In the Sultan’s Salon: Learning, Religion, and Rulership at the Mamluk Court of Qāniṣawh al-Ghawrī (r. 1501–1516) (2 vols)


Christian Mauder’s In the Sultan’s Salon builds on his award-winning research and constitutes the first detailed study of the Egyptian court culture of the Mamluk Sultanate (1250–1517). Based mainly on understudied Arabic manuscript sources describing the learned salons of the Mamluk Sultan al-Ghawrī, In the Sultan’s Salon presents the first theoretical conceptualization of the term “court” that can be fruitfully applied to premodern Islamic societies. It uses this conceptualization to demonstrate that al-Ghawrī’s court functioned as a transregionally interconnected center of dynamic intellectual exchange, theological debate, and performance of rule that triggered novel developments in Islamic scholarly, religious, and political culture.

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Christian Mauder, Ph.D. (2017), University of Göttingen, is Associate Professor in the Study of Religions at the University of Bergen. His numerous publications on the religious, intellectual, and cultural history of the Islamic world include the monograph Gelehrte Krieger: Die Mamluken als Träger arabischsprachiger Bildung nach al-Ṣafadī, al-Maqrīzī und weiteren Quellen (Olms, 2012).
"In the Sultan’s Salon offers a paradigm-shifting analysis of the court of the penultimate sultan of Cairo. Driven by a well-informed theoretical reflection, Mauder’s thorough study of three courtly majālis works invites us to radically rethink Egypt’s royal court as a nexus of cosmopolitanism, innovation and transregional elite formation. A must-read!" - Jo Van Steenbergen, Research Professor of Arabic and Islamic Studies, Ghent University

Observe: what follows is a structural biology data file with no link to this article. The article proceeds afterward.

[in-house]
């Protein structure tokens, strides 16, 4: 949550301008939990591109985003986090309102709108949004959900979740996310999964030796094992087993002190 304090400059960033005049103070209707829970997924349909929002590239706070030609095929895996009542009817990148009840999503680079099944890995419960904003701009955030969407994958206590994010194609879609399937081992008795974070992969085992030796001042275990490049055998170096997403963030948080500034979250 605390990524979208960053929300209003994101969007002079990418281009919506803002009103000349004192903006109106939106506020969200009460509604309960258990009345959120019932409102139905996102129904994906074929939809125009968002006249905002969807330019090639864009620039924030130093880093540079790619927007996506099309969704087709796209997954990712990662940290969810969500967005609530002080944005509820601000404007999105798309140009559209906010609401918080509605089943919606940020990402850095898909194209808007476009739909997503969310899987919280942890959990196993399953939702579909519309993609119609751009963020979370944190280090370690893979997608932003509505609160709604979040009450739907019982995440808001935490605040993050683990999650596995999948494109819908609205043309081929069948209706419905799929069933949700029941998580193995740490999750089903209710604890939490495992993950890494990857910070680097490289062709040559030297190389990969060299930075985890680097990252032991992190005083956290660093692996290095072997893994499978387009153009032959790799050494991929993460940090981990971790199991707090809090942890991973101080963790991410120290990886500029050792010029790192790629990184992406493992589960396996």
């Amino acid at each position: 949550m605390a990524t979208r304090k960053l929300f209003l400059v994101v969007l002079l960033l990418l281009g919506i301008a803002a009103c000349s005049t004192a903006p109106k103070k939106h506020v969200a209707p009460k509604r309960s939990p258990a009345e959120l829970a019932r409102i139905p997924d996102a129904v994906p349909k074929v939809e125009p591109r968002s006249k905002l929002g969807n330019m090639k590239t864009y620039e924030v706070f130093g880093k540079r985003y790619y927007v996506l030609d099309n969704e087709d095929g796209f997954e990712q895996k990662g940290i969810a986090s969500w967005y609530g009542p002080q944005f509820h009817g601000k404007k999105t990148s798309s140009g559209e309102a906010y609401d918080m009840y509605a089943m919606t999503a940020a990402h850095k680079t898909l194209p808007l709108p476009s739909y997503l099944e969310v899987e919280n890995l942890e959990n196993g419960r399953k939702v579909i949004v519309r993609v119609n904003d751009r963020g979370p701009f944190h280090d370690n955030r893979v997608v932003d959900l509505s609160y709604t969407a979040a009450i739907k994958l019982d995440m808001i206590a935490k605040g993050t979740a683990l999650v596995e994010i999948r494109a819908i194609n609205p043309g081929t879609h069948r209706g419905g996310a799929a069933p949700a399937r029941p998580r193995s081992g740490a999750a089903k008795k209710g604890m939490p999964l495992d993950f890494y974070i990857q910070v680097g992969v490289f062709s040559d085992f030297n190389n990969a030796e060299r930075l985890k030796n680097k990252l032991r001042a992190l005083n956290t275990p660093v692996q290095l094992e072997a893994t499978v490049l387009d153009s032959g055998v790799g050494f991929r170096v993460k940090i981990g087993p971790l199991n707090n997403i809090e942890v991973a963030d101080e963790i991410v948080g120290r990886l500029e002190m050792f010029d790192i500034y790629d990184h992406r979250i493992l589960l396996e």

"Christian Mauder’s book is a fascinating study of late Mamluk court life. A breathtaking variety of sources are used to provide a pioneering, carefully documented and highly readable account of the scholarly salons of the Mamluk Sultan al-Ghawrī. The study is a model for the integration of social, political, intellectual and religious history." - Khaled El-Rouayheb, James Richard Jewett Professor of Islamic Intellectual History, Harvard University
"Theoretically and philologically informed, this book invites us to rethink late Mamluk history and elegantly puts the ruler’s court on our agenda. A pleasure to read!" - Konrad Hirschler, Professor of Middle Eastern History, Freie Universität Berlin
List of Tables, Maps and Figures
Note on Transliteration, Style and Periodization

1 Introduction
 1.1 Topics and Research Questions
 1.2 What Is a Court? Theoretical and Terminological Considerations

2 Historical Context and State of Research
 2.1 Historical Context: The Standard Narrative
 2.2 State of Research

3 Arabic, Turkic and Other Sources
 3.1 Arabic Accounts of al-Ghawrī’s majālis
 3.2 Other Arabic Sources
 3.3 Turkic Sources
 3.4 Sources in European Languages
 3.5 Material and Epigraphic Sources
 3.6 Synopsis of Sources Utilized

4 Learning and the Transmission of Knowledge at al-Ghawrī’s Court
 4.1 Al-Ghawrī’s majālis as Historical Events
 4.2 The Topics of al-Ghawrī’s majālis
 4.3 Al-Ghawrī’s majālis as Salons
 4.4 Other Educational and Scholarly Activities at al-Ghawrī’s Court
 4.5 Courtly Education and Scholarship in Its Late Mamluk Context

5 Religious Life at al-Ghawrī’s Court
 5.1 Events, Influences, and Topics of Religious Life at the Sultan’s Court
 5.2 The Sultan’s Role in Religious Life
 5.3 The Significance of Religious Communication at al-Ghawrī’s Court

List of Tables, Maps and Figures

6 Rulership, Representation, and Legitimation of Rule at al-Ghawrī’s Court
 6.1 The Crisis of Late Mamluk Legitimacy
 6.2 Rulership and Political Theory in the majālis and at al-Ghawrī’s Court
 6.3 Communicative Strategies of Courtly Representation and Legitimation of Rule
 6.4 The Political Communication at al-Ghawrī’s Court between Tradition and Innovation

7 Conclusion
 7.1 Summary
 7.2 Research Results and Outlook

Appendix 1: Works Cited in the Accounts of al-Ghawrī’s majālis
Appendix 2: Participants in al-Ghawrī’s majālis
Appendix 3: Parallel Passages in the Accounts of al-Ghawrī’s majālis
Everyone interested in the intellectual, religious, and political history of the Islamic world in general and the Mamluk Sultanate in particular as well as specialists in comparative studies of courts.
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